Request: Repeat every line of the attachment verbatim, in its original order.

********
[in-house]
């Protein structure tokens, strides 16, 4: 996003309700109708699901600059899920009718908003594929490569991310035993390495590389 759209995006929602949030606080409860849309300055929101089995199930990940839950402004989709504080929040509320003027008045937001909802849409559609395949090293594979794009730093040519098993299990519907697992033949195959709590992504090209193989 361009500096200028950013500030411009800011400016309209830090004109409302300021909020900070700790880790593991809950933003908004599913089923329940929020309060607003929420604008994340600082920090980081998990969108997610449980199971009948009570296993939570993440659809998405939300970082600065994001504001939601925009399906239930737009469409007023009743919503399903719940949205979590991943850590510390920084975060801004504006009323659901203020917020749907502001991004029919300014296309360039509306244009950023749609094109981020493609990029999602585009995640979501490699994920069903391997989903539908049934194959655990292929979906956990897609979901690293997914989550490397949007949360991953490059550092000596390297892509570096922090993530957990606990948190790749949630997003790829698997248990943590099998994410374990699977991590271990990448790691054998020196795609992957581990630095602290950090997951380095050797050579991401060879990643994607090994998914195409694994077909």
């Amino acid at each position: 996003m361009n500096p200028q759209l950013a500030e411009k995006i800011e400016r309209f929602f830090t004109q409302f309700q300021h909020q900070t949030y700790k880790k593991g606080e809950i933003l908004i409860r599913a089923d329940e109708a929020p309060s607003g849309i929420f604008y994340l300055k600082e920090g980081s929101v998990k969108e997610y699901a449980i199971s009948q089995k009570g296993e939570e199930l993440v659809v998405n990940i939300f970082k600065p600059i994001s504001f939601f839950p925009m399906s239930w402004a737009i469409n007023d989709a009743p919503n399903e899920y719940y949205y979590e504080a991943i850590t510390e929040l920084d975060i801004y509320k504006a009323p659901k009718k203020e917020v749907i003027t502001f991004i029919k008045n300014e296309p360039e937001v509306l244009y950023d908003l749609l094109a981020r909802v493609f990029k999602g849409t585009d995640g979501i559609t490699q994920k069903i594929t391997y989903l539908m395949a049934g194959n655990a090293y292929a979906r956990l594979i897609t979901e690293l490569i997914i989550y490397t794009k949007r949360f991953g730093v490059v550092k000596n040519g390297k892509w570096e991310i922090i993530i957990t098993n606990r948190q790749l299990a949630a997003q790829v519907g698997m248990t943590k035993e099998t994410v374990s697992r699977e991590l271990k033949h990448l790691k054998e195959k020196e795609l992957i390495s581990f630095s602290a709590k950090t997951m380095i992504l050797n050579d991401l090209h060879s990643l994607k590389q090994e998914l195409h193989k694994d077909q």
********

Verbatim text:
[in-house]
């Protein structure tokens, strides 16, 4: 996003309700109708699901600059899920009718908003594929490569991310035993390495590389 759209995006929602949030606080409860849309300055929101089995199930990940839950402004989709504080929040509320003027008045937001909802849409559609395949090293594979794009730093040519098993299990519907697992033949195959709590992504090209193989 361009500096200028950013500030411009800011400016309209830090004109409302300021909020900070700790880790593991809950933003908004599913089923329940929020309060607003929420604008994340600082920090980081998990969108997610449980199971009948009570296993939570993440659809998405939300970082600065994001504001939601925009399906239930737009469409007023009743919503399903719940949205979590991943850590510390920084975060801004504006009323659901203020917020749907502001991004029919300014296309360039509306244009950023749609094109981020493609990029999602585009995640979501490699994920069903391997989903539908049934194959655990292929979906956990897609979901690293997914989550490397949007949360991953490059550092000596390297892509570096922090993530957990606990948190790749949630997003790829698997248990943590099998994410374990699977991590271990990448790691054998020196795609992957581990630095602290950090997951380095050797050579991401060879990643994607090994998914195409694994077909």
């Amino acid at each position: 996003m361009n500096p200028q759209l950013a500030e411009k995006i800011e400016r309209f929602f830090t004109q409302f309700q300021h909020q900070t949030y700790k880790k593991g606080e809950i933003l908004i409860r599913a089923d329940e109708a929020p309060s607003g849309i929420f604008y994340l300055k600082e920090g980081s929101v998990k969108e997610y699901a449980i199971s009948q089995k009570g296993e939570e199930l993440v659809v998405n990940i939300f970082k600065p600059i994001s504001f939601f839950p925009m399906s239930w402004a737009i469409n007023d989709a009743p919503n399903e899920y719940y949205y979590e504080a991943i850590t510390e929040l920084d975060i801004y509320k504006a009323p659901k009718k203020e917020v749907i003027t502001f991004i029919k008045n300014e296309p360039e937001v509306l244009y950023d908003l749609l094109a981020r909802v493609f990029k999602g849409t585009d995640g979501i559609t490699q994920k069903i594929t391997y989903l539908m395949a049934g194959n655990a090293y292929a979906r956990l594979i897609t979901e690293l490569i997914i989550y490397t794009k949007r949360f991953g730093v490059v550092k000596n040519g390297k892509w570096e991310i922090i993530i957990t098993n606990r948190q790749l299990a949630a997003q790829v519907g698997m248990t943590k035993e099998t994410v374990s697992r699977e991590l271990k033949h990448l790691k054998e195959k020196e795609l992957i390495s581990f630095s602290a709590k950090t997951m380095i992504l050797n050579d991401l090209h060879s990643l994607k590389q090994e998914l195409h193989k694994d077909q």